Our Fathers’ Faults – Failure is not an Option

Our Fathers’ faults.

Intelligent people learn from their mistakes, wise people learn from other’s mistake. Unlucky people learn from the mess they have to fix in someone else’s code.

Working as a programmer is not always an easy task. On lucky days you feel like a god planning and designing architectures, wisely crafting virtual nuts, cogs, and bolts that happily tick together in an elegant and coordinated choreography, while on bad days it is bug fixing in your code. In really sh**ty days it is bug hunting in code written (by a long-gone someone else) for exploration, demo, and test of the coolness factor.

Having inherited a large codebase full of… well, funny stuff, I too often find myself in the latter category. So I am not that reluctant in exposing all the mistakes, errors, misconceptions and wrongdoings I found during the last five years. After all, for most of them, even if this is my codebase, it is not really my fault.

I’ll tackle the matter from an engineering point of view, with the goal of team-writing reliable and maintainable code. Maybe some people will find this goal has an insufficient coolness factor. Feel free, but, in that case, take care not to leave your code on my path :-).

The idea has to be credited to my colleague Roberto who suggested this as a topic for a meetup talk. Maybe I am not yet that prepared for such an event, so I’ll start here with some posts.

Failure is not an Option

Let’s start from Option[T]. I won’t go into “What is an Option[T]” road, but if you speak C++ you may want to lookup std::optional.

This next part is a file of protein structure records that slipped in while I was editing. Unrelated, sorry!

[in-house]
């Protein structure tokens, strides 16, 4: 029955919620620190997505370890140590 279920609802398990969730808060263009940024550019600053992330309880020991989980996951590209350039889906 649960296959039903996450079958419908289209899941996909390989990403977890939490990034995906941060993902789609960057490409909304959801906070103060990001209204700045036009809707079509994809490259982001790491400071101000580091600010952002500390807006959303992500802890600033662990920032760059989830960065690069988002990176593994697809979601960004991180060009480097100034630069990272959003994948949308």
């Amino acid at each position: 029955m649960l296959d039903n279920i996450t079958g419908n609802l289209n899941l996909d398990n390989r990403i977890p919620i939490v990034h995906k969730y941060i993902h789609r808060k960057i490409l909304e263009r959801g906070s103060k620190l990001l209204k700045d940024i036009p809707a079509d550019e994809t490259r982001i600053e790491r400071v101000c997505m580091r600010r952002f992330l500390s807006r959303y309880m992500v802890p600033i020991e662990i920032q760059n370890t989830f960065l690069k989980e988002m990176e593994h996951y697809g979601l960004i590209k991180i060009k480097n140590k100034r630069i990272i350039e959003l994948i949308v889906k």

This generic (template) seems such a great way to get rid of those pesky null pointers and those disturbing special negative integers or empty strings and move the optionality idea right into the type.

If a value might not exist then the Option[T] is the right container for it, isn’t it? What can be wrong?

Well, for every good idea, there is at least a wrong way to apply it. Let’s just dive into the example code:

for {
  position  ← packet.parsePosition
  duration ← packet.parseDuration
  color ← packet.parseColor
}
yield
  publish( Command( position, duration, color ) )

The intent of the code is to parse a command frame (packet) which should contain a position, a duration, and a color. These are optional since the frame is likely to be from a JSON document (or a protocol buffer, anyway neither format has a way to mandate fields). So, if you shell out the options, in the happy path you will get an action (publish) and a result that will be Some of whatever type is returned by publish function.

But what happens when something does not work as expected? Let’s say packet.parseDuration returns None. Then the for comprehension, shortcuts to None without invoking publish (correct), but without leaving a clue for whatever went wrong.

The fail is silent.

Silent failure in case of malformed input data is a bad idea for real-world applications, living in a likely hostile environment. At least at a logging level, you should know why your program hasn’t properly reacted.

Note that you don’t need an exception, you may go along with log lines such in the code below that is a refactoring of the aforementioned example.

val decoded : Either[String,Command] = for {
  position  ← packet.parsePosition.toRight( “’position’ field missing” )
  duration ← packet.parseDuration.toRight( “’duration’ field missing” )
  color = packet.parseColor.toRight( "'color' field missing" )
}
yield
  Command( position, duration, color )

decoded.fold( log.error, publish )

Lesson learned – if a value might not exist for a legit reason, that is it is actually an option, then Option[T] is the right container. It the optionality is the result of a possible error stemming from input processing or environment condition, then Either[L,R] (std::variant in C++) is a better choice.

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